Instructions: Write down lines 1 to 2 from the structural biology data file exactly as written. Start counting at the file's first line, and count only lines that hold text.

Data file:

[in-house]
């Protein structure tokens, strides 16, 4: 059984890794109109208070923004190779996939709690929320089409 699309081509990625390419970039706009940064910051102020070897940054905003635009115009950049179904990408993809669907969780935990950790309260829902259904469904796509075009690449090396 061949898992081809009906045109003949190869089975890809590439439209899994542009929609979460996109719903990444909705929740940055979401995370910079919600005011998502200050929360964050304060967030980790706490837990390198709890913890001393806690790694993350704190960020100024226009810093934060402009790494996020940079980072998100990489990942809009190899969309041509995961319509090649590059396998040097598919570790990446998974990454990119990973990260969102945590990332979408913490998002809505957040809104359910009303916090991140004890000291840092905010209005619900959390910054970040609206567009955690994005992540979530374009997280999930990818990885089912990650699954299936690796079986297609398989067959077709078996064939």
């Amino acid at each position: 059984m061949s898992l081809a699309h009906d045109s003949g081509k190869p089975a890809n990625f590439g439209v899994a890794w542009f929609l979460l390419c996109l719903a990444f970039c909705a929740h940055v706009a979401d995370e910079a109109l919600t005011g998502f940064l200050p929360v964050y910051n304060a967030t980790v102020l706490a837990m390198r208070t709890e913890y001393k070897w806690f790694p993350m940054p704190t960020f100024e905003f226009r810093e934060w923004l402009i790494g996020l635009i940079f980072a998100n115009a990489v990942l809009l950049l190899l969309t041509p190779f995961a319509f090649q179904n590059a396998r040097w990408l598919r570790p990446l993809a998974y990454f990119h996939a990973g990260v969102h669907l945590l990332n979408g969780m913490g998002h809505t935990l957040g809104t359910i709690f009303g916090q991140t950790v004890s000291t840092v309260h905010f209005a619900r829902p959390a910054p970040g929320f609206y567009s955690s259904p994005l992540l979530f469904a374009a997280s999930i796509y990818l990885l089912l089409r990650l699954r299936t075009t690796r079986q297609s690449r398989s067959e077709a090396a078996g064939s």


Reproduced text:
[in-house]
């Protein structure tokens, strides 16, 4: 059984890794109109208070923004190779996939709690929320089409 699309081509990625390419970039706009940064910051102020070897940054905003635009115009950049179904990408993809669907969780935990950790309260829902259904469904796509075009690449090396 061949898992081809009906045109003949190869089975890809590439439209899994542009929609979460996109719903990444909705929740940055979401995370910079919600005011998502200050929360964050304060967030980790706490837990390198709890913890001393806690790694993350704190960020100024226009810093934060402009790494996020940079980072998100990489990942809009190899969309041509995961319509090649590059396998040097598919570790990446998974990454990119990973990260969102945590990332979408913490998002809505957040809104359910009303916090991140004890000291840092905010209005619900959390910054970040609206567009955690994005992540979530374009997280999930990818990885089912990650699954299936690796079986297609398989067959077709078996064939």